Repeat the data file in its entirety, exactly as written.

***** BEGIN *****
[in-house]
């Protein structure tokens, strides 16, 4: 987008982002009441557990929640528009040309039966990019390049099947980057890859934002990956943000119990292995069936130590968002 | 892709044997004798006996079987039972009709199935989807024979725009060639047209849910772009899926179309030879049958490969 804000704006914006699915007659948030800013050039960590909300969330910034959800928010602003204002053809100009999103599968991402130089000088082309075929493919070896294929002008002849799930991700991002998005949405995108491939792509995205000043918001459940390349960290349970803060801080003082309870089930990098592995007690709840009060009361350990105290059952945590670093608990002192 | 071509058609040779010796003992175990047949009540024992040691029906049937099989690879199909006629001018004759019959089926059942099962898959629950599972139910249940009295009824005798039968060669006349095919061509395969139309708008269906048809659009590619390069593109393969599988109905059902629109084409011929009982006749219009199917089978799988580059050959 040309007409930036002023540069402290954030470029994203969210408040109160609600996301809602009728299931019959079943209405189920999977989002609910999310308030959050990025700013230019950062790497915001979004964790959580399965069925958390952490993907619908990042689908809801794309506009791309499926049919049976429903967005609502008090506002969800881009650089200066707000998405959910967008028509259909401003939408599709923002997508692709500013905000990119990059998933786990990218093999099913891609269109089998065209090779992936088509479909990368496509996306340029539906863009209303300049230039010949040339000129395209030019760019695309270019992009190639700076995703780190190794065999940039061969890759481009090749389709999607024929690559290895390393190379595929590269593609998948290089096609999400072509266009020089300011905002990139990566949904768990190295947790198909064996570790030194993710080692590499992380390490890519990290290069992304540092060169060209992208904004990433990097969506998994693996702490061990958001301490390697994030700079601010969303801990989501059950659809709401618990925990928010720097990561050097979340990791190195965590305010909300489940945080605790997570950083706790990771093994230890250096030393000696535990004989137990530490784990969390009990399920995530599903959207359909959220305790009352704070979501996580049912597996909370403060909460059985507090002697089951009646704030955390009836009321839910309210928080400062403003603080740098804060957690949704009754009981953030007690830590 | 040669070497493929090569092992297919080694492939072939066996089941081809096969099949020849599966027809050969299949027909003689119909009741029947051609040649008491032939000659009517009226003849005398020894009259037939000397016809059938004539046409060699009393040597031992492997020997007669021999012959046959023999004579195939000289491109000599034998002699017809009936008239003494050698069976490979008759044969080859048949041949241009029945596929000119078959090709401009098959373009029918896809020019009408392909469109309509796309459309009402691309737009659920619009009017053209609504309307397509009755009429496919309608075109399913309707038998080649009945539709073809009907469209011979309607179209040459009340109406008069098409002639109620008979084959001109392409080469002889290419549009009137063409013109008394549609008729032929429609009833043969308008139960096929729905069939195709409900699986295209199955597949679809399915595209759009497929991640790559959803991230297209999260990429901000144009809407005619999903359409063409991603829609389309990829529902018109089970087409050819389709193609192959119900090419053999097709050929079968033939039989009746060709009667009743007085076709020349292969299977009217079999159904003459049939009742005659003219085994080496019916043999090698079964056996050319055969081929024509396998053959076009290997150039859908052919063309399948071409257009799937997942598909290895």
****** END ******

[in-house]
């Protein structure tokens, strides 16, 4: 987008982002009441557990929640528009040309039966990019390049099947980057890859934002990956943000119990292995069936130590968002 | 892709044997004798006996079987039972009709199935989807024979725009060639047209849910772009899926179309030879049958490969 804000704006914006699915007659948030800013050039960590909300969330910034959800928010602003204002053809100009999103599968991402130089000088082309075929493919070896294929002008002849799930991700991002998005949405995108491939792509995205000043918001459940390349960290349970803060801080003082309870089930990098592995007690709840009060009361350990105290059952945590670093608990002192 | 071509058609040779010796003992175990047949009540024992040691029906049937099989690879199909006629001018004759019959089926059942099962898959629950599972139910249940009295009824005798039968060669006349095919061509395969139309708008269906048809659009590619390069593109393969599988109905059902629109084409011929009982006749219009199917089978799988580059050959 040309007409930036002023540069402290954030470029994203969210408040109160609600996301809602009728299931019959079943209405189920999977989002609910999310308030959050990025700013230019950062790497915001979004964790959580399965069925958390952490993907619908990042689908809801794309506009791309499926049919049976429903967005609502008090506002969800881009650089200066707000998405959910967008028509259909401003939408599709923002997508692709500013905000990119990059998933786990990218093999099913891609269109089998065209090779992936088509479909990368496509996306340029539906863009209303300049230039010949040339000129395209030019760019695309270019992009190639700076995703780190190794065999940039061969890759481009090749389709999607024929690559290895390393190379595929590269593609998948290089096609999400072509266009020089300011905002990139990566949904768990190295947790198909064996570790030194993710080692590499992380390490890519990290290069992304540092060169060209992208904004990433990097969506998994693996702490061990958001301490390697994030700079601010969303801990989501059950659809709401618990925990928010720097990561050097979340990791190195965590305010909300489940945080605790997570950083706790990771093994230890250096030393000696535990004989137990530490784990969390009990399920995530599903959207359909959220305790009352704070979501996580049912597996909370403060909460059985507090002697089951009646704030955390009836009321839910309210928080400062403003603080740098804060957690949704009754009981953030007690830590 | 040669070497493929090569092992297919080694492939072939066996089941081809096969099949020849599966027809050969299949027909003689119909009741029947051609040649008491032939000659009517009226003849005398020894009259037939000397016809059938004539046409060699009393040597031992492997020997007669021999012959046959023999004579195939000289491109000599034998002699017809009936008239003494050698069976490979008759044969080859048949041949241009029945596929000119078959090709401009098959373009029918896809020019009408392909469109309509796309459309009402691309737009659920619009009017053209609504309307397509009755009429496919309608075109399913309707038998080649009945539709073809009907469209011979309607179209040459009340109406008069098409002639109620008979084959001109392409080469002889290419549009009137063409013109008394549609008729032929429609009833043969308008139960096929729905069939195709409900699986295209199955597949679809399915595209759009497929991640790559959803991230297209999260990429901000144009809407005619999903359409063409991603829609389309990829529902018109089970087409050819389709193609192959119900090419053999097709050929079968033939039989009746060709009667009743007085076709020349292969299977009217079999159904003459049939009742005659003219085994080496019916043999090698079964056996050319055969081929024509396998053959076009290997150039859908052919063309399948071409257009799937997942598909290895």